NOMADS help at Blue Lake

Published 12:00 am Saturday, November 15, 2014

1114-Blue-Lake-Nomads3-webThe NOMADS are back visiting Blue Lake Camp and volunteering their time to makes some much-needed repairs and improvements to the facility.

NOMADS is a mission outreach program that is specific to individuals or couples with RVs who travel the country volunteering services to United Methodist Church related organizations.

“NOMADS are mostly retired people who have RVs and in exchange for us working here at the camp, they give us full hookups,” project leader Scott Anderson said.

UMC affiliated organizations can apply to have NOMADS visit their location for a standard three-week duration, in exchange for RV parking and hookups. During that time, the NOMADS work Monday through Thursday on various projects including remodeling, painting, new construction and gardening.

Blue Lake Camp applied to have the group visit, and they have been helping make repairs on the Oakwood and Dogwood buildings, as well as painting the dining hall and gymnasium.

“Terry Pickard (Blue Lake board member) set up a priority list for what it would take us five weeks to do,” Anderson said. “So we’re working our way through this long list of projects.”

Anderson and fellow member, Kris Niehaus, worked on replacing the siding on the Oakwood Lodge, while other members repaired the roof of the Dogwood Lodge.

Blue Lake also applied for a grant through the NOMADS and received $1,000 to help pay for supplies needed for some of the projects.

Blue Lake program director Eric Hindmon said they have already exceeded that grant money by purchasing paint.

The group has been at the camp since Nov. 3 and will be leaving on Nov. 20 to visit other organizations needing help.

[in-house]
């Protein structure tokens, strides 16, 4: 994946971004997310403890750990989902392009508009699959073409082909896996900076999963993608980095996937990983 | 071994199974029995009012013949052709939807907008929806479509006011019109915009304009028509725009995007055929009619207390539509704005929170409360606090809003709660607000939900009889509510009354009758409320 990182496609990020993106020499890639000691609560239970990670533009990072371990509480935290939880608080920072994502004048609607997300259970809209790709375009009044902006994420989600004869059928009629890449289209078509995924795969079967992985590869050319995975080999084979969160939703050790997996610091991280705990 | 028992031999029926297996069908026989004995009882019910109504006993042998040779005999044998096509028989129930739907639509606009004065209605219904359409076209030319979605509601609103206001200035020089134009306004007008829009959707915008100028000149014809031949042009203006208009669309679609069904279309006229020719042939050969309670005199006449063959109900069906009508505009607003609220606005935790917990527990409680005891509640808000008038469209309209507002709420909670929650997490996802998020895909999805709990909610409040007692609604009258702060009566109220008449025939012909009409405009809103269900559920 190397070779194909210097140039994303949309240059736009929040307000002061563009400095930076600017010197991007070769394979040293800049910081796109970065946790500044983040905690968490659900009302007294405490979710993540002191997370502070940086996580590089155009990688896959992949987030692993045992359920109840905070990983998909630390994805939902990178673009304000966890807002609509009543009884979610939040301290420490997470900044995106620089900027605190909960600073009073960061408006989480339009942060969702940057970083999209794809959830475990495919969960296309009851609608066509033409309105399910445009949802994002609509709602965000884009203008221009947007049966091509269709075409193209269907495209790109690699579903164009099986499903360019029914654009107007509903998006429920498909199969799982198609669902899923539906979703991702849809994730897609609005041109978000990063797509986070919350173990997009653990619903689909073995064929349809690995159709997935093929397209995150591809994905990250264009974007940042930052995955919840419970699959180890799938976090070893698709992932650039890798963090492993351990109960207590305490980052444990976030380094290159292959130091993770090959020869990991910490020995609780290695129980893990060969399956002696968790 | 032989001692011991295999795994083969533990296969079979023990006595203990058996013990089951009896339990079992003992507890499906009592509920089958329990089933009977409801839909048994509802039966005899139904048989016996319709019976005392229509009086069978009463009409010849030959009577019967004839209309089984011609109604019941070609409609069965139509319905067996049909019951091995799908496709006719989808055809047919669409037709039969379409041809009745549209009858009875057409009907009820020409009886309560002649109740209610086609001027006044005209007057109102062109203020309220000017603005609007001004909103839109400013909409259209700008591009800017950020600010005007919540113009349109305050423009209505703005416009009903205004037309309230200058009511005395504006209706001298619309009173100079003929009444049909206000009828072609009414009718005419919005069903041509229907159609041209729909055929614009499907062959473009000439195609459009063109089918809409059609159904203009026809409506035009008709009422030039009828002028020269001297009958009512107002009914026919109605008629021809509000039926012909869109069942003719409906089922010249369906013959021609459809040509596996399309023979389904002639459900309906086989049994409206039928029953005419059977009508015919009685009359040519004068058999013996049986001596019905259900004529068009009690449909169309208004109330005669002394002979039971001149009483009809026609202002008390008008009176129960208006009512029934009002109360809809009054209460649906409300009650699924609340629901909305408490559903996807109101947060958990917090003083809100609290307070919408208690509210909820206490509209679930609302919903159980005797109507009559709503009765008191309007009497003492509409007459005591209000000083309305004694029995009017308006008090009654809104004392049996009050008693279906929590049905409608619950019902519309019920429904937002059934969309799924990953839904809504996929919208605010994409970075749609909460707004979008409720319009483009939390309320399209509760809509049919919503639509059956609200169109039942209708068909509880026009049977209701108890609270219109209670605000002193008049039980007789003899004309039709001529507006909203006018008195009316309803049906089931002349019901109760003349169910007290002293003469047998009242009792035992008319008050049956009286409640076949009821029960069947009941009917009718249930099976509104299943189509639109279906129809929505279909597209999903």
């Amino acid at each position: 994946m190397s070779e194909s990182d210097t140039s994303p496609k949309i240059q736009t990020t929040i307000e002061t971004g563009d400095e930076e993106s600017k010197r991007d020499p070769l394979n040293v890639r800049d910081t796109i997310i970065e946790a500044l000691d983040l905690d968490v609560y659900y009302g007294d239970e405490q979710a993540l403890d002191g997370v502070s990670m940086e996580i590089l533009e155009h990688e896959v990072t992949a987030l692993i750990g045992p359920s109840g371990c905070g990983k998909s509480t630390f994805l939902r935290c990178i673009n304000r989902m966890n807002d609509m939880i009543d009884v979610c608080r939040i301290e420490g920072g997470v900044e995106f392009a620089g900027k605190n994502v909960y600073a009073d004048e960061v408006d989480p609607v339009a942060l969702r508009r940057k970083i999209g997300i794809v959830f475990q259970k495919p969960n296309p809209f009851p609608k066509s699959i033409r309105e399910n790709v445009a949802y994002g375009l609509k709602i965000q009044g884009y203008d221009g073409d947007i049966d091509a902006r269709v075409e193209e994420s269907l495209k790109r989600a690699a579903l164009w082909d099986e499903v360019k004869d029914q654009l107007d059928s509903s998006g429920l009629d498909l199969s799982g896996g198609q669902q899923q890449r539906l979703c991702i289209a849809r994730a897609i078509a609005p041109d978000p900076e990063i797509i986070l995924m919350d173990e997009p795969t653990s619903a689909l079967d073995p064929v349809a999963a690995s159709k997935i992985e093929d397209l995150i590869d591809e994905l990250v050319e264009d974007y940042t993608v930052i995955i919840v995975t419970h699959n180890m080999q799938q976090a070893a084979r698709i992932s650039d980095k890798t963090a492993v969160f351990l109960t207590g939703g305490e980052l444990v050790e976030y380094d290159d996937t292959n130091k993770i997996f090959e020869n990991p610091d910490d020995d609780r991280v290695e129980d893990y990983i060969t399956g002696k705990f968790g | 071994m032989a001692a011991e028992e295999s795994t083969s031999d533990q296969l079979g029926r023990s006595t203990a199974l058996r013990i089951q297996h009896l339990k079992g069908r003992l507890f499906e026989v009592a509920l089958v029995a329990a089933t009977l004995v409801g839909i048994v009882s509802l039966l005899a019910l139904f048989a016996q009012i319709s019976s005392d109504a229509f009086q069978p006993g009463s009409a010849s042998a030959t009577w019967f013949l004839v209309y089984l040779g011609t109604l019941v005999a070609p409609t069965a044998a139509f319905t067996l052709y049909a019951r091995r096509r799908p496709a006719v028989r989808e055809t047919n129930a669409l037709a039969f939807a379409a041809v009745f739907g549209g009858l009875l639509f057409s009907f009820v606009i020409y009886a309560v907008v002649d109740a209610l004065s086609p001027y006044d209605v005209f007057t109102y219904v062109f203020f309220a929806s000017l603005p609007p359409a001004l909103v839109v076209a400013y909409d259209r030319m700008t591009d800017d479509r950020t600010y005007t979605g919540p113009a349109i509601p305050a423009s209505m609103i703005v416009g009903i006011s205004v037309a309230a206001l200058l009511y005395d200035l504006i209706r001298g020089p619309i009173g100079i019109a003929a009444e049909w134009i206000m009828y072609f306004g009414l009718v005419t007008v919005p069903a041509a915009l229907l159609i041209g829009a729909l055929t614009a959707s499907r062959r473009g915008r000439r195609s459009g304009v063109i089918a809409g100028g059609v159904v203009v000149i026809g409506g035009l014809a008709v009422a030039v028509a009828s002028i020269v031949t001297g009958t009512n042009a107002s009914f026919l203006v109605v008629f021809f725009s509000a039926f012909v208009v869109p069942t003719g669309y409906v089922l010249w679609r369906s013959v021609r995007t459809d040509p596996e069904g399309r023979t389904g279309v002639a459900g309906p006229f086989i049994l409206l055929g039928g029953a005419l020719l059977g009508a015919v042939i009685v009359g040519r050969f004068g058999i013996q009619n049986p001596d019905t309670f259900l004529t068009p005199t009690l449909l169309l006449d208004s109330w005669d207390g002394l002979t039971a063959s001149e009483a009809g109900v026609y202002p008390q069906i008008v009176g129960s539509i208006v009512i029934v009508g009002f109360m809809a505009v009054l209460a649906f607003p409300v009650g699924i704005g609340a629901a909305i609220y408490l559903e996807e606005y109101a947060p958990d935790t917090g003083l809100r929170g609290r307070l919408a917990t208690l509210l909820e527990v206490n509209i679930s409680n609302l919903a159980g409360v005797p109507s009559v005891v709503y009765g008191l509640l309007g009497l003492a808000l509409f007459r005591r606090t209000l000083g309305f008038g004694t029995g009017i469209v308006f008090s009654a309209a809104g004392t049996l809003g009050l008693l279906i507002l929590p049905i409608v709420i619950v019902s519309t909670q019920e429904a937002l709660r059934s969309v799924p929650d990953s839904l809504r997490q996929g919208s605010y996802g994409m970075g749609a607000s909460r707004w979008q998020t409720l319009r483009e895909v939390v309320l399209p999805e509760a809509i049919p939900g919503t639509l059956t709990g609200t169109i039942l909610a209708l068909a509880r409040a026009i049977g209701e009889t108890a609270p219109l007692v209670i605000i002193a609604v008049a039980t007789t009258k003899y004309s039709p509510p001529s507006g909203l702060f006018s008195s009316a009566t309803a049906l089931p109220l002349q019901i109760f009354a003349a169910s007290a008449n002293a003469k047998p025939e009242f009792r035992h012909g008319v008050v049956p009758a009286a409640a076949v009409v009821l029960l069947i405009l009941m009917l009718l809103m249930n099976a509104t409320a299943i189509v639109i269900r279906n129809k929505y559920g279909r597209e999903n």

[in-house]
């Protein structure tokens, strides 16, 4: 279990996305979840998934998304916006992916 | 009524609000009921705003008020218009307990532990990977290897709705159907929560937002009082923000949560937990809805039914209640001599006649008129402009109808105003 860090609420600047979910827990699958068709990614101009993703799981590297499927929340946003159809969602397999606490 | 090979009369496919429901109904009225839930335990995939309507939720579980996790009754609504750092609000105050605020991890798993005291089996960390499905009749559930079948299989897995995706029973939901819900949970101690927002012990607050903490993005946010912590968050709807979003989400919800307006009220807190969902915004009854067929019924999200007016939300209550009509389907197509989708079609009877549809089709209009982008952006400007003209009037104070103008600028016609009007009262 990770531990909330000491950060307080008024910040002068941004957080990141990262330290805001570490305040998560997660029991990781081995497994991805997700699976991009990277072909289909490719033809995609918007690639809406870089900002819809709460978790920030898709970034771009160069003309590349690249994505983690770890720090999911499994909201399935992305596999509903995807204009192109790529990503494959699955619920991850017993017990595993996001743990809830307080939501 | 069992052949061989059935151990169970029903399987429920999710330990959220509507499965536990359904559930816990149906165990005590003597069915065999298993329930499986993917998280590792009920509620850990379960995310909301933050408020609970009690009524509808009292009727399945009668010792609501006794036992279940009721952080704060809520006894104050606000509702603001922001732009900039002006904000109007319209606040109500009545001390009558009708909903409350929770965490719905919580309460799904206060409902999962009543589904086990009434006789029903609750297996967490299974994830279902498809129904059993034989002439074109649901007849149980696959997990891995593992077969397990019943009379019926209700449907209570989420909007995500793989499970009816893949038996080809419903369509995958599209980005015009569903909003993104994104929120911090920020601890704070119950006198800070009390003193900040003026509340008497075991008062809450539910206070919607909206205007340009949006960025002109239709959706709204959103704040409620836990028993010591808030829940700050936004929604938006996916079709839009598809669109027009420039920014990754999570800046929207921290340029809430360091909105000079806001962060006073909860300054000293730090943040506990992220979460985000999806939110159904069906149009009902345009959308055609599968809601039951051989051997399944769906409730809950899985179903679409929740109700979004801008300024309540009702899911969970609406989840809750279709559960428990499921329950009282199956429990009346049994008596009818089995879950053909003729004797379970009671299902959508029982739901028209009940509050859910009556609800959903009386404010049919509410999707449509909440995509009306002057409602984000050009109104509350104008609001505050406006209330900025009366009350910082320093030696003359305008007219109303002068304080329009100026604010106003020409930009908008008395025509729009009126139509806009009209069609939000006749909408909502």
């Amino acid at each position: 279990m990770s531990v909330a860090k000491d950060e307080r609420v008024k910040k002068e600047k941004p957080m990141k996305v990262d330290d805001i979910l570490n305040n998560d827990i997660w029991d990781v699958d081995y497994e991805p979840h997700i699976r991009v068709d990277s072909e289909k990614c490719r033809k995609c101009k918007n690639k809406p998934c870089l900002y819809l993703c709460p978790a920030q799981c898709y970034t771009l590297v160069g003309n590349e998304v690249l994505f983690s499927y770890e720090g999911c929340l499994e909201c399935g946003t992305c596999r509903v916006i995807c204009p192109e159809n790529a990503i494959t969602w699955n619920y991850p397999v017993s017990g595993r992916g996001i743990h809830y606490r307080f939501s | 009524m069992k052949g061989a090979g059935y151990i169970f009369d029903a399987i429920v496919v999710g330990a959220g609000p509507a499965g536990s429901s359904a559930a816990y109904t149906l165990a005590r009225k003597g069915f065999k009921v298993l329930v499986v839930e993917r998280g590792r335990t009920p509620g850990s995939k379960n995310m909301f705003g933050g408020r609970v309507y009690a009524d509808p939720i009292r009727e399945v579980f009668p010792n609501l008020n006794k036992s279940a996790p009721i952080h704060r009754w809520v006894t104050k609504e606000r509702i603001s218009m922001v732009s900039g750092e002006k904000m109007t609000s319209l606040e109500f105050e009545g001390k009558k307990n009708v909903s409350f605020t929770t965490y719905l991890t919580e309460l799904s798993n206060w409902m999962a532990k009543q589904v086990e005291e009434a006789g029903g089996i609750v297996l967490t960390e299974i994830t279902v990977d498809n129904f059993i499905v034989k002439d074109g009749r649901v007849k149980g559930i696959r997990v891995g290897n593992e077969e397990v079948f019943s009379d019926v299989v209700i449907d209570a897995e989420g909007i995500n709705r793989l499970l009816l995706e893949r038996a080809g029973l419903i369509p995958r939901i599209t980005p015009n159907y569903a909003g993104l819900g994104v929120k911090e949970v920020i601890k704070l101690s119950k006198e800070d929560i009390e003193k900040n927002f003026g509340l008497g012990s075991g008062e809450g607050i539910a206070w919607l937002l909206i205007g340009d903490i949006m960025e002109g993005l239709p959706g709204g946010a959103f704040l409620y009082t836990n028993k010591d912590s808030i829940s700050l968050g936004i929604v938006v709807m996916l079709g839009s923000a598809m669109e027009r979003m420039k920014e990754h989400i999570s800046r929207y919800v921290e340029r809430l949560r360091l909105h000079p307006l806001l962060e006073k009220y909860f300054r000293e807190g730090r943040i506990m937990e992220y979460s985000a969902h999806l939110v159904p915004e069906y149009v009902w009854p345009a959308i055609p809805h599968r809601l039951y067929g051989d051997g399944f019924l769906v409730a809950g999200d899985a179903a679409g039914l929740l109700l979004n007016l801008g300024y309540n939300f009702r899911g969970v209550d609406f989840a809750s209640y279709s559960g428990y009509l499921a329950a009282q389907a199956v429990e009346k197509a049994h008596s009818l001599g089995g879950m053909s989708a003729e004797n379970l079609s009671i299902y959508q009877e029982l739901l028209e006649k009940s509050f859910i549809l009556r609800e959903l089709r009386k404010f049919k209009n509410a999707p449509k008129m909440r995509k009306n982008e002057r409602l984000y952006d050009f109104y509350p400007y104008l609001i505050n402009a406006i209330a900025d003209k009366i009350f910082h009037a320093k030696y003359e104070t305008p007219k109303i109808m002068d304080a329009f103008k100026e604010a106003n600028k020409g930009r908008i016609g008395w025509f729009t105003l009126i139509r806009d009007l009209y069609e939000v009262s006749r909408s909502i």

“We don’t all work on the same projects,” Neihaus said. “We’re new people generally all the time.”

“Where else can you volunteer, pull up in your RV and instantly have new friends?” Kathy Waters asked.

Waters and her husband Bill hail from North Carolina, and have been volunteering with the NOMADS since 2010.

Waters worked on painting the gym with other “stick house” owners Bill and Kathy Schroeder, who still own their home in Ohio.

Stick houses is the term NOMADS use for homes that are built and attached to the ground.

“We come from all over,” Anderson said. “We have people here from Ohio, Texas, North Carolina and I’m from northern California.”

Many NOMADS full-timers give up their “stick houses” in favor of living on wheels, including Anderson, Neihaus and Betty Uithoven.

“I have a storage unit with an area just for my piano,” Uithoven said. “That’s the only thing I couldn’t give up.”

Additionally, when visiting different project locations, the group enjoys visiting the local area.

“We like to do the touring of towns in the areas we are at, we like to see the culture of the towns,” Neihaus said.

“One of the things I do when I come into a town is visit the chamber of commerce,” Anderson said. “The director there wouldn’t let me leave. She said she wanted me to be the city’s Santa Claus this year.”

But Anderson said he has obligations in Florida, where many NOMADS are heading in order to avoid the colder weather.

“We have a joke,” Anderson said. “NOMADS stands for Nomads On a Mission Active in Divine Service, but we joke and call it Nice Old Methodists Avoiding Deep Snow.”